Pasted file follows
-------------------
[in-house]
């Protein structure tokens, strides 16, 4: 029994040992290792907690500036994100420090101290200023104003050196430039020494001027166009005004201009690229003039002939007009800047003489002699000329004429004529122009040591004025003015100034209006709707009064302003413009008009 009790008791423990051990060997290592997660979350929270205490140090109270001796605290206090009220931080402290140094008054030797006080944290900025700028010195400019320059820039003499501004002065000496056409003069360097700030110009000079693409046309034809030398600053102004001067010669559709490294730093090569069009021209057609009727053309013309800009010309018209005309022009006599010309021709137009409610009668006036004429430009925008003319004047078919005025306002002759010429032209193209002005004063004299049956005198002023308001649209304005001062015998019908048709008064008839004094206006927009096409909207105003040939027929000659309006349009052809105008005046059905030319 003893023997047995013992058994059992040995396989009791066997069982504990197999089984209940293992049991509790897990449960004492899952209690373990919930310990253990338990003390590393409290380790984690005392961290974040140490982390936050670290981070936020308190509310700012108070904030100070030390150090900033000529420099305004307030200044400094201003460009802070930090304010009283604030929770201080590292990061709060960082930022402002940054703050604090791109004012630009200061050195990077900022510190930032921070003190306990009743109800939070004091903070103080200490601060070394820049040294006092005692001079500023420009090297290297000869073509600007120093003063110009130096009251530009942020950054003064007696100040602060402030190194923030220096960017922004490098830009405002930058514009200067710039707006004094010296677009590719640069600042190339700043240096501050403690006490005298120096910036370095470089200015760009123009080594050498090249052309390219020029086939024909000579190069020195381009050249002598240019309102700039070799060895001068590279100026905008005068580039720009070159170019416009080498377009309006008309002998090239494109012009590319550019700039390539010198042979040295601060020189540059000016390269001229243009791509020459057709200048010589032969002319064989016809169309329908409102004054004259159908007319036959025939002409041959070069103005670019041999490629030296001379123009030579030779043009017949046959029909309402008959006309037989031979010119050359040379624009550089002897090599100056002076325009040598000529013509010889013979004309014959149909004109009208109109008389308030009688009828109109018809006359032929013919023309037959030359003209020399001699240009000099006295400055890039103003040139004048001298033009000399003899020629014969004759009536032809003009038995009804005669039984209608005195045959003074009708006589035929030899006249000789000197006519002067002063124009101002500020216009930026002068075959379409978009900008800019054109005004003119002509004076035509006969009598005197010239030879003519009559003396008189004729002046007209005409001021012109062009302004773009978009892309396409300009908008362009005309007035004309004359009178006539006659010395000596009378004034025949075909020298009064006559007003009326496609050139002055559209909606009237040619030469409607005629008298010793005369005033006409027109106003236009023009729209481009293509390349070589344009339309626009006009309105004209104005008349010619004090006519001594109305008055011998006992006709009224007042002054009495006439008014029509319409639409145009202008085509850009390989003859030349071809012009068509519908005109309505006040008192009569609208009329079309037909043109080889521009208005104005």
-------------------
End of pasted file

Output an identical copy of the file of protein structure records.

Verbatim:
[in-house]
């Protein structure tokens, strides 16, 4: 029994040992290792907690500036994100420090101290200023104003050196430039020494001027166009005004201009690229003039002939007009800047003489002699000329004429004529122009040591004025003015100034209006709707009064302003413009008009 009790008791423990051990060997290592997660979350929270205490140090109270001796605290206090009220931080402290140094008054030797006080944290900025700028010195400019320059820039003499501004002065000496056409003069360097700030110009000079693409046309034809030398600053102004001067010669559709490294730093090569069009021209057609009727053309013309800009010309018209005309022009006599010309021709137009409610009668006036004429430009925008003319004047078919005025306002002759010429032209193209002005004063004299049956005198002023308001649209304005001062015998019908048709008064008839004094206006927009096409909207105003040939027929000659309006349009052809105008005046059905030319 003893023997047995013992058994059992040995396989009791066997069982504990197999089984209940293992049991509790897990449960004492899952209690373990919930310990253990338990003390590393409290380790984690005392961290974040140490982390936050670290981070936020308190509310700012108070904030100070030390150090900033000529420099305004307030200044400094201003460009802070930090304010009283604030929770201080590292990061709060960082930022402002940054703050604090791109004012630009200061050195990077900022510190930032921070003190306990009743109800939070004091903070103080200490601060070394820049040294006092005692001079500023420009090297290297000869073509600007120093003063110009130096009251530009942020950054003064007696100040602060402030190194923030220096960017922004490098830009405002930058514009200067710039707006004094010296677009590719640069600042190339700043240096501050403690006490005298120096910036370095470089200015760009123009080594050498090249052309390219020029086939024909000579190069020195381009050249002598240019309102700039070799060895001068590279100026905008005068580039720009070159170019416009080498377009309006008309002998090239494109012009590319550019700039390539010198042979040295601060020189540059000016390269001229243009791509020459057709200048010589032969002319064989016809169309329908409102004054004259159908007319036959025939002409041959070069103005670019041999490629030296001379123009030579030779043009017949046959029909309402008959006309037989031979010119050359040379624009550089002897090599100056002076325009040598000529013509010889013979004309014959149909004109009208109109008389308030009688009828109109018809006359032929013919023309037959030359003209020399001699240009000099006295400055890039103003040139004048001298033009000399003899020629014969004759009536032809003009038995009804005669039984209608005195045959003074009708006589035929030899006249000789000197006519002067002063124009101002500020216009930026002068075959379409978009900008800019054109005004003119002509004076035509006969009598005197010239030879003519009559003396008189004729002046007209005409001021012109062009302004773009978009892309396409300009908008362009005309007035004309004359009178006539006659010395000596009378004034025949075909020298009064006559007003009326496609050139002055559209909606009237040619030469409607005629008298010793005369005033006409027109106003236009023009729209481009293509390349070589344009339309626009006009309105004209104005008349010619004090006519001594109305008055011998006992006709009224007042002054009495006439008014029509319409639409145009202008085509850009390989003859030349071809012009068509519908005109309505006040008192009569609208009329079309037909043109080889521009208005104005």